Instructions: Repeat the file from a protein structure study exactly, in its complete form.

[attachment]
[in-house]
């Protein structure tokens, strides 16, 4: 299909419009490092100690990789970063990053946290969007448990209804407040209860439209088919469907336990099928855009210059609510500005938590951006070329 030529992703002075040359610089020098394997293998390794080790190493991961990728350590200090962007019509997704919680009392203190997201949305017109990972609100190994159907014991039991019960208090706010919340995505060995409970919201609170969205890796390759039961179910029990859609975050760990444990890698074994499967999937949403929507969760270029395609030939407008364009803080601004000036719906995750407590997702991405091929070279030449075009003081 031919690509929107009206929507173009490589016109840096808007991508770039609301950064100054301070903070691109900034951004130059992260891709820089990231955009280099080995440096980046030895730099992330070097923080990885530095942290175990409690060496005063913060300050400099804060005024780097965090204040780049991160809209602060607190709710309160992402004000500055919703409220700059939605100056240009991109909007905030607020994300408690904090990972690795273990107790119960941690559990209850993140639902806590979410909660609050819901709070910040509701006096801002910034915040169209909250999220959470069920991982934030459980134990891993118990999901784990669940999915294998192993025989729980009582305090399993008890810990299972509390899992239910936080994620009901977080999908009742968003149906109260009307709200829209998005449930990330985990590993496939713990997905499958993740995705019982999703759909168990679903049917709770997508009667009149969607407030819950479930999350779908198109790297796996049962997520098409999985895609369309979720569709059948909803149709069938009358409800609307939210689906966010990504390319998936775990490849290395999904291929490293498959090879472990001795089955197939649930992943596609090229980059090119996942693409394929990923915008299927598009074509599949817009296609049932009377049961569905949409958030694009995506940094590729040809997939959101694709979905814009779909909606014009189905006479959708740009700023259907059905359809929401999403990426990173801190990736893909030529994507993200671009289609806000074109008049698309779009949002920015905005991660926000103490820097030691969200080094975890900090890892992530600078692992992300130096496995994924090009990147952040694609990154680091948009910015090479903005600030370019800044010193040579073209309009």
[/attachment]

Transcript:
[in-house]
């Protein structure tokens, strides 16, 4: 299909419009490092100690990789970063990053946290969007448990209804407040209860439209088919469907336990099928855009210059609510500005938590951006070329 030529992703002075040359610089020098394997293998390794080790190493991961990728350590200090962007019509997704919680009392203190997201949305017109990972609100190994159907014991039991019960208090706010919340995505060995409970919201609170969205890796390759039961179910029990859609975050760990444990890698074994499967999937949403929507969760270029395609030939407008364009803080601004000036719906995750407590997702991405091929070279030449075009003081 031919690509929107009206929507173009490589016109840096808007991508770039609301950064100054301070903070691109900034951004130059992260891709820089990231955009280099080995440096980046030895730099992330070097923080990885530095942290175990409690060496005063913060300050400099804060005024780097965090204040780049991160809209602060607190709710309160992402004000500055919703409220700059939605100056240009991109909007905030607020994300408690904090990972690795273990107790119960941690559990209850993140639902806590979410909660609050819901709070910040509701006096801002910034915040169209909250999220959470069920991982934030459980134990891993118990999901784990669940999915294998192993025989729980009582305090399993008890810990299972509390899992239910936080994620009901977080999908009742968003149906109260009307709200829209998005449930990330985990590993496939713990997905499958993740995705019982999703759909168990679903049917709770997508009667009149969607407030819950479930999350779908198109790297796996049962997520098409999985895609369309979720569709059948909803149709069938009358409800609307939210689906966010990504390319998936775990490849290395999904291929490293498959090879472990001795089955197939649930992943596609090229980059090119996942693409394929990923915008299927598009074509599949817009296609049932009377049961569905949409958030694009995506940094590729040809997939959101694709979905814009779909909606014009189905006479959708740009700023259907059905359809929401999403990426990173801190990736893909030529994507993200671009289609806000074109008049698309779009949002920015905005991660926000103490820097030691969200080094975890900090890892992530600078692992992300130096496995994924090009990147952040694609990154680091948009910015090479903005600030370019800044010193040579073209309009």